The Institute for African Studies (IAFS) bids a fond farewell to Ambassador Reuben E. Brigety, Dean of the Elliott School of International Affairs, and champion for Africa and its people.
Ambassador Brigety has been named vice-chancellor and president of the University of the South, Sewanee, a position he will take up this summer.
I am so grateful to Reuben for his leadership, his energy, and his enduring commitment to ensuring that Africa gets the attention it warrants within the study of international policy affairs.
Dean B., as Elliott School students affectionately know him, has meant many things to many people: a source of knowledge and professional inspiration; an approachable and thoughtful mentor, with an ever-ready sense of humor and perspective; a model of ethical and compassionate leadership; and in all things a champion of diversity and inclusion in the study of international affairs.
Dean B., we are sad to see you go, but we are committed to building on your legacy at the Elliott School and are grateful for your energy and vision. We know that the University of the South is gaining a wonderful leader with a powerful record of service—naval officer, diplomat, educator—and many unheralded talents (Salsa anyone?) to boot. We offer you our warmest wishes for every success in your new position.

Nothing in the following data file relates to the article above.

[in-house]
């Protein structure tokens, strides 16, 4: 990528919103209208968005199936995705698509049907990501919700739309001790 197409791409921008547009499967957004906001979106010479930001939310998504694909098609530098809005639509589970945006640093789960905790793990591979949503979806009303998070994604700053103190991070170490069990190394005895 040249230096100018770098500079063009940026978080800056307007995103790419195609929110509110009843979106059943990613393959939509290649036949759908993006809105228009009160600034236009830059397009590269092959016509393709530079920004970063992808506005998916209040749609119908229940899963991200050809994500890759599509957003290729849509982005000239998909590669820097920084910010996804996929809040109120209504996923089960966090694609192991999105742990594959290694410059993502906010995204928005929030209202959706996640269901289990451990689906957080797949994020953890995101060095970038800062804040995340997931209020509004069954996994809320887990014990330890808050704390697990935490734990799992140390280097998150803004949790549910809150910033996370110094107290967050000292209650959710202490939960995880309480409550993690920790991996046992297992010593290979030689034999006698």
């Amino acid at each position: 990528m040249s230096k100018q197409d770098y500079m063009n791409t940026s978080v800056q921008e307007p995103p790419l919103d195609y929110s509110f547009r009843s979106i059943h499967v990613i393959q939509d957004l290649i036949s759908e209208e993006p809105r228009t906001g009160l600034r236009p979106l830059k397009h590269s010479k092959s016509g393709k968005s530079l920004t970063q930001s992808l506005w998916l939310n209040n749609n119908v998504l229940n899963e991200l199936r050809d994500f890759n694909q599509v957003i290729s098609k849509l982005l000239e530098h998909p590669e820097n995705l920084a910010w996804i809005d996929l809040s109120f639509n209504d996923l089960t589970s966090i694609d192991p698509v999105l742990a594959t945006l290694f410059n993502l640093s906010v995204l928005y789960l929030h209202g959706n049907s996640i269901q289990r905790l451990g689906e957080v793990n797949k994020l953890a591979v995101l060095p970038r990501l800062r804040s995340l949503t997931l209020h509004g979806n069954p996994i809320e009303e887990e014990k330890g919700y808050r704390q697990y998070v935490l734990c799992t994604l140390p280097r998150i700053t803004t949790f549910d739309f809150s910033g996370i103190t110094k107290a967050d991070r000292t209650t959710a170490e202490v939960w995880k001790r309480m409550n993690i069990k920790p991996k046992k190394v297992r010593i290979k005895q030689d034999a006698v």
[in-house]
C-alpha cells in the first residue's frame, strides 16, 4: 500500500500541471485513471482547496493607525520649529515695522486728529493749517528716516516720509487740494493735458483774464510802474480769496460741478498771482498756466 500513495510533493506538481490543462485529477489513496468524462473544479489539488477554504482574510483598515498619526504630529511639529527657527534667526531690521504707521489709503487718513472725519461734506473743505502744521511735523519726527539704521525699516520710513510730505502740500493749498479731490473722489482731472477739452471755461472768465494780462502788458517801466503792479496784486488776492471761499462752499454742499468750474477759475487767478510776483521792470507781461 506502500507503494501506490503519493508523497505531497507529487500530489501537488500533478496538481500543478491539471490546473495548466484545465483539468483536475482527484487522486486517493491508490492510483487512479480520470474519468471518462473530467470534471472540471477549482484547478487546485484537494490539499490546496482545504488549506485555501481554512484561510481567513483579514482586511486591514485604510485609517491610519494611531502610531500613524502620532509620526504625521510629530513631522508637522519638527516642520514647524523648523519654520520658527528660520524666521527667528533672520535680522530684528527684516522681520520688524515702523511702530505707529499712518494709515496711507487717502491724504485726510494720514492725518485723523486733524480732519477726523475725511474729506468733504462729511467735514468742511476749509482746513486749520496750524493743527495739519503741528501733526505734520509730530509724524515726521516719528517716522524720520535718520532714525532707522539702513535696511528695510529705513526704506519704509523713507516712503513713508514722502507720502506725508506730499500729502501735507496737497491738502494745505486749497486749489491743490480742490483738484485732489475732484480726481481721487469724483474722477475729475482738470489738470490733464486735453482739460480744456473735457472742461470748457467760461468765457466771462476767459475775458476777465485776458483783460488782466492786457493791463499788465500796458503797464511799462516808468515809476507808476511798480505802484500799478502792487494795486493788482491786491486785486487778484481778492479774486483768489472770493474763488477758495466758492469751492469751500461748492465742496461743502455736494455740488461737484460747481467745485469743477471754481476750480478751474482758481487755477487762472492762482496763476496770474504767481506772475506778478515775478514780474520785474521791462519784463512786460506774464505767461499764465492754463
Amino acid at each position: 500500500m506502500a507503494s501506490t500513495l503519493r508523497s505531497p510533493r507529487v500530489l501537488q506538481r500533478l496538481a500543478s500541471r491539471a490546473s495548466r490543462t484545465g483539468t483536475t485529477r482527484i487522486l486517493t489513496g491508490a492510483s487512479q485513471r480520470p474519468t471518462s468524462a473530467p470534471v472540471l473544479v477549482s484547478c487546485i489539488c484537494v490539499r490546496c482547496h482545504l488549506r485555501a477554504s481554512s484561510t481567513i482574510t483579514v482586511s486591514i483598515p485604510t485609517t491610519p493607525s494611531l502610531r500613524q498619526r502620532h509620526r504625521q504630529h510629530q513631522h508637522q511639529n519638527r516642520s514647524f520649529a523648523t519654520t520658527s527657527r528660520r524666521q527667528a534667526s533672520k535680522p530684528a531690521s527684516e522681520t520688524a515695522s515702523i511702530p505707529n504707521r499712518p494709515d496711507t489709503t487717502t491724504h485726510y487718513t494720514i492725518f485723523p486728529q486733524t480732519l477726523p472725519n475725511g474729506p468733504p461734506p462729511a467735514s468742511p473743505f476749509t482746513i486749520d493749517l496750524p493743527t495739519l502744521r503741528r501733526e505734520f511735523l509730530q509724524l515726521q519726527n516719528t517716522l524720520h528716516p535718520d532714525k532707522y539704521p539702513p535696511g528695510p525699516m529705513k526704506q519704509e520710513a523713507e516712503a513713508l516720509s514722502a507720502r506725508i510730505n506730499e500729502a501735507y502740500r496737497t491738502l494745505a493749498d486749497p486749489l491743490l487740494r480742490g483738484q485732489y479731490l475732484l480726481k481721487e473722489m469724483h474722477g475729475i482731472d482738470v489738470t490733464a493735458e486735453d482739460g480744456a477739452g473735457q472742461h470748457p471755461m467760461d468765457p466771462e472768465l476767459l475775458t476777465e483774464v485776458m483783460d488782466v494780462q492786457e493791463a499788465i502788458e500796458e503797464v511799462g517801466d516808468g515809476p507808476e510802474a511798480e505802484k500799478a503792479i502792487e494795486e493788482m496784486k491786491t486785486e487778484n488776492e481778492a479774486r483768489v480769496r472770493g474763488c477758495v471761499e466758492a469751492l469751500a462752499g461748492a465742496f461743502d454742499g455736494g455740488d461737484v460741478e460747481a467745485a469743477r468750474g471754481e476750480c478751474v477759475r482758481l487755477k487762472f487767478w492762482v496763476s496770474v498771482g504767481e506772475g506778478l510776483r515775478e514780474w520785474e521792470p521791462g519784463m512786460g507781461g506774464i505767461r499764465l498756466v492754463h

Even thought he may be leaving us, his leagcy at the Elliott School will long, long remain
When I first heard that the Elliott School was having a new dean and that it was the former U.S. Ambassador to the African Union, I knew what my next steps were to be; to apply. I had been following Ambassador Brigety every since he took up post in Addis-Ababa and simply could not believe that he would be the decisive factor in my choosing a graduate trajectory. Throughout my time at the Elliott School, one thing has remained constant, and that is the unequivocal leadership, sense of ethics, and forward lookingness that Dean B. brought to the school.
Every issue the world is grappling with right now is in Africa—and in most cases, at a greater amplitude than other parts of the world. This includes economic development, peace and security, humanitarian responses, climate change, empowerment of women, relations with other regions, and the role of multilateral organizations. Anyone studying international affairs must h have, at the least, a reasonable understanding of what is happening on the continent.